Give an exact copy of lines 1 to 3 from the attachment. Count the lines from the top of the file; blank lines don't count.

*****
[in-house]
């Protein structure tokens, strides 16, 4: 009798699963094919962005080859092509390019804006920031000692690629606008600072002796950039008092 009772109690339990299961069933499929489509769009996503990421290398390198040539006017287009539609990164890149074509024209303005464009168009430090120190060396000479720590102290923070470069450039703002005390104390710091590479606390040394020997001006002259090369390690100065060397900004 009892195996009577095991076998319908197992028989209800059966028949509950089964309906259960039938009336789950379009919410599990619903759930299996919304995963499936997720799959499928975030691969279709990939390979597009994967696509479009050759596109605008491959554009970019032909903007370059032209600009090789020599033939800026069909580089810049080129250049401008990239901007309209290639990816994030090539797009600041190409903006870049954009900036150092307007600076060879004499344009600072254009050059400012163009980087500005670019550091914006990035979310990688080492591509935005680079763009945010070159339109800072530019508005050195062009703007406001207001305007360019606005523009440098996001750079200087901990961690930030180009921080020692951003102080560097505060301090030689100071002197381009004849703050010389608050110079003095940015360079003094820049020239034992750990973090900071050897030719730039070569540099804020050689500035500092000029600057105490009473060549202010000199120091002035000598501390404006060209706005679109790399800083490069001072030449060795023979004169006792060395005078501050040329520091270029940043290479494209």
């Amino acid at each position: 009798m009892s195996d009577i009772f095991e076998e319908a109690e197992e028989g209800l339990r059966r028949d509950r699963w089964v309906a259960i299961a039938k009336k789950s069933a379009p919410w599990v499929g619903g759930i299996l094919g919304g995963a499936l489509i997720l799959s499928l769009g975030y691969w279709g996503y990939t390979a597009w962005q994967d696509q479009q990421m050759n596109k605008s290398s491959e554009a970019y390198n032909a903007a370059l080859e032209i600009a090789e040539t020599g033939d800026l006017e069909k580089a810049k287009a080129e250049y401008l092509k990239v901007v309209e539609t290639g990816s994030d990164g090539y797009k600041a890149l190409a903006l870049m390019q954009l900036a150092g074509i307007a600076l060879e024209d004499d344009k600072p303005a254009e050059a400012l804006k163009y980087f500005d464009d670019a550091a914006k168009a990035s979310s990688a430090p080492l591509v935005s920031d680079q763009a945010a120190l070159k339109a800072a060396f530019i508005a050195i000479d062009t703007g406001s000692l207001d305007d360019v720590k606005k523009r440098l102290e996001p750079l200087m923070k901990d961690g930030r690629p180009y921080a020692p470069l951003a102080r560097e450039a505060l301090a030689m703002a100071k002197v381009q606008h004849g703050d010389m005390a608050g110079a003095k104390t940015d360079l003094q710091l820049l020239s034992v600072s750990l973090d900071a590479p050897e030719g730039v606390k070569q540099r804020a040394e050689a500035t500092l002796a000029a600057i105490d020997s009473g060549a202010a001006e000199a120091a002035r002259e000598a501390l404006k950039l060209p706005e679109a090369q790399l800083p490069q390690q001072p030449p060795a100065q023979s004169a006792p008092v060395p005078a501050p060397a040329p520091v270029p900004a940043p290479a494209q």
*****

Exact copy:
[in-house]
């Protein structure tokens, strides 16, 4: 009798699963094919962005080859092509390019804006920031000692690629606008600072002796950039008092 009772109690339990299961069933499929489509769009996503990421290398390198040539006017287009539609990164890149074509024209303005464009168009430090120190060396000479720590102290923070470069450039703002005390104390710091590479606390040394020997001006002259090369390690100065060397900004 009892195996009577095991076998319908197992028989209800059966028949509950089964309906259960039938009336789950379009919410599990619903759930299996919304995963499936997720799959499928975030691969279709990939390979597009994967696509479009050759596109605008491959554009970019032909903007370059032209600009090789020599033939800026069909580089810049080129250049401008990239901007309209290639990816994030090539797009600041190409903006870049954009900036150092307007600076060879004499344009600072254009050059400012163009980087500005670019550091914006990035979310990688080492591509935005680079763009945010070159339109800072530019508005050195062009703007406001207001305007360019606005523009440098996001750079200087901990961690930030180009921080020692951003102080560097505060301090030689100071002197381009004849703050010389608050110079003095940015360079003094820049020239034992750990973090900071050897030719730039070569540099804020050689500035500092000029600057105490009473060549202010000199120091002035000598501390404006060209706005679109790399800083490069001072030449060795023979004169006792060395005078501050040329520091270029940043290479494209």
């Amino acid at each position: 009798m009892s195996d009577i009772f095991e076998e319908a109690e197992e028989g209800l339990r059966r028949d509950r699963w089964v309906a259960i299961a039938k009336k789950s069933a379009p919410w599990v499929g619903g759930i299996l094919g919304g995963a499936l489509i997720l799959s499928l769009g975030y691969w279709g996503y990939t390979a597009w962005q994967d696509q479009q990421m050759n596109k605008s290398s491959e554009a970019y390198n032909a903007a370059l080859e032209i600009a090789e040539t020599g033939d800026l006017e069909k580089a810049k287009a080129e250049y401008l092509k990239v901007v309209e539609t290639g990816s994030d990164g090539y797009k600041a890149l190409a903006l870049m390019q954009l900036a150092g074509i307007a600076l060879e024209d004499d344009k600072p303005a254009e050059a400012l804006k163009y980087f500005d464009d670019a550091a914006k168009a990035s979310s990688a430090p080492l591509v935005s920031d680079q763009a945010a120190l070159k339109a800072a060396f530019i508005a050195i000479d062009t703007g406001s000692l207001d305007d360019v720590k606005k523009r440098l102290e996001p750079l200087m923070k901990d961690g930030r690629p180009y921080a020692p470069l951003a102080r560097e450039a505060l301090a030689m703002a100071k002197v381009q606008h004849g703050d010389m005390a608050g110079a003095k104390t940015d360079l003094q710091l820049l020239s034992v600072s750990l973090d900071a590479p050897e030719g730039v606390k070569q540099r804020a040394e050689a500035t500092l002796a000029a600057i105490d020997s009473g060549a202010a001006e000199a120091a002035r002259e000598a501390l404006k950039l060209p706005e679109a090369q790399l800083p490069q390690q001072p030449p060795a100065q023979s004169a006792p008092v060395p005078a501050p060397a040329p520091v270029p900004a940043p290479a494209q």